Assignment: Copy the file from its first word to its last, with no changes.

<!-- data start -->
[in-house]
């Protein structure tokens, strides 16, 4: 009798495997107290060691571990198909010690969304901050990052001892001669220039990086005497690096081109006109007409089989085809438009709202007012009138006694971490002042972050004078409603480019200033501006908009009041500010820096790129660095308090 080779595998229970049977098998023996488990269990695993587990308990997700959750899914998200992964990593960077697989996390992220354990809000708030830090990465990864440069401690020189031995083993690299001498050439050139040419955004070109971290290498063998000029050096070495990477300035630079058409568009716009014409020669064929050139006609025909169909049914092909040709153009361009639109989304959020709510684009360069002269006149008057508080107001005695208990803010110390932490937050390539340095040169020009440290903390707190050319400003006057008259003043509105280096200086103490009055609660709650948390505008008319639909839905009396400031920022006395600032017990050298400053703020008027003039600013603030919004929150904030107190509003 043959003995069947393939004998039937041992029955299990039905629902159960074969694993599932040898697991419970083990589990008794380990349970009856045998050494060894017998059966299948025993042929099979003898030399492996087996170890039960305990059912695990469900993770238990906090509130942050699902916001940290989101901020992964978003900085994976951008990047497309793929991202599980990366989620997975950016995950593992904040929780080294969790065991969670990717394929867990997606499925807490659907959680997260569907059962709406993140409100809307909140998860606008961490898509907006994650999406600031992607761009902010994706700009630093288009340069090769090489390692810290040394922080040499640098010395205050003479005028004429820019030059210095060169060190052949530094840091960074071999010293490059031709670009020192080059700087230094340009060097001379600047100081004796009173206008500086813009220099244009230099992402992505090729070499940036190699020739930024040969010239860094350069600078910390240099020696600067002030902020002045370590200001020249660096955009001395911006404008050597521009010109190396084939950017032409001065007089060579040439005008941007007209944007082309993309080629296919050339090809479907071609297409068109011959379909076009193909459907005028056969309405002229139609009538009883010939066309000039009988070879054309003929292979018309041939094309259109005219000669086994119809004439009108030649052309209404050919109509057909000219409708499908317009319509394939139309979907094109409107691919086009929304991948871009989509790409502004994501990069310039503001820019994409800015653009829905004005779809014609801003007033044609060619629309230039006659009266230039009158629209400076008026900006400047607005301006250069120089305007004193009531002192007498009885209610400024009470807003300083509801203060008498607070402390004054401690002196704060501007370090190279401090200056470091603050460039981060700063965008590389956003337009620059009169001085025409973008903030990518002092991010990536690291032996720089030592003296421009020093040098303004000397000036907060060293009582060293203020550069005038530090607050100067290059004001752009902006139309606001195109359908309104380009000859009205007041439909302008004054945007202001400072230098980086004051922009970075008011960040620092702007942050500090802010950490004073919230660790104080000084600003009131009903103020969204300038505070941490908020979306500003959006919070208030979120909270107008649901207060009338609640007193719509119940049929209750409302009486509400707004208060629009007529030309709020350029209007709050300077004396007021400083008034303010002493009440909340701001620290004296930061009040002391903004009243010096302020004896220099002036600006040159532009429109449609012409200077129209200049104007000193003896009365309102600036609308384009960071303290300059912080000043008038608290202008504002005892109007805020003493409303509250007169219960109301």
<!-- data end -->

[in-house]
């Protein structure tokens, strides 16, 4: 009798495997107290060691571990198909010690969304901050990052001892001669220039990086005497690096081109006109007409089989085809438009709202007012009138006694971490002042972050004078409603480019200033501006908009009041500010820096790129660095308090 080779595998229970049977098998023996488990269990695993587990308990997700959750899914998200992964990593960077697989996390992220354990809000708030830090990465990864440069401690020189031995083993690299001498050439050139040419955004070109971290290498063998000029050096070495990477300035630079058409568009716009014409020669064929050139006609025909169909049914092909040709153009361009639109989304959020709510684009360069002269006149008057508080107001005695208990803010110390932490937050390539340095040169020009440290903390707190050319400003006057008259003043509105280096200086103490009055609660709650948390505008008319639909839905009396400031920022006395600032017990050298400053703020008027003039600013603030919004929150904030107190509003 043959003995069947393939004998039937041992029955299990039905629902159960074969694993599932040898697991419970083990589990008794380990349970009856045998050494060894017998059966299948025993042929099979003898030399492996087996170890039960305990059912695990469900993770238990906090509130942050699902916001940290989101901020992964978003900085994976951008990047497309793929991202599980990366989620997975950016995950593992904040929780080294969790065991969670990717394929867990997606499925807490659907959680997260569907059962709406993140409100809307909140998860606008961490898509907006994650999406600031992607761009902010994706700009630093288009340069090769090489390692810290040394922080040499640098010395205050003479005028004429820019030059210095060169060190052949530094840091960074071999010293490059031709670009020192080059700087230094340009060097001379600047100081004796009173206008500086813009220099244009230099992402992505090729070499940036190699020739930024040969010239860094350069600078910390240099020696600067002030902020002045370590200001020249660096955009001395911006404008050597521009010109190396084939950017032409001065007089060579040439005008941007007209944007082309993309080629296919050339090809479907071609297409068109011959379909076009193909459907005028056969309405002229139609009538009883010939066309000039009988070879054309003929292979018309041939094309259109005219000669086994119809004439009108030649052309209404050919109509057909000219409708499908317009319509394939139309979907094109409107691919086009929304991948871009989509790409502004994501990069310039503001820019994409800015653009829905004005779809014609801003007033044609060619629309230039006659009266230039009158629209400076008026900006400047607005301006250069120089305007004193009531002192007498009885209610400024009470807003300083509801203060008498607070402390004054401690002196704060501007370090190279401090200056470091603050460039981060700063965008590389956003337009620059009169001085025409973008903030990518002092991010990536690291032996720089030592003296421009020093040098303004000397000036907060060293009582060293203020550069005038530090607050100067290059004001752009902006139309606001195109359908309104380009000859009205007041439909302008004054945007202001400072230098980086004051922009970075008011960040620092702007942050500090802010950490004073919230660790104080000084600003009131009903103020969204300038505070941490908020979306500003959006919070208030979120909270107008649901207060009338609640007193719509119940049929209750409302009486509400707004208060629009007529030309709020350029209007709050300077004396007021400083008034303010002493009440909340701001620290004296930061009040002391903004009243010096302020004896220099002036600006040159532009429109449609012409200077129209200049104007000193003896009365309102600036609308384009960071303290300059912080000043008038608290202008504002005892109007805020003493409303509250007169219960109301």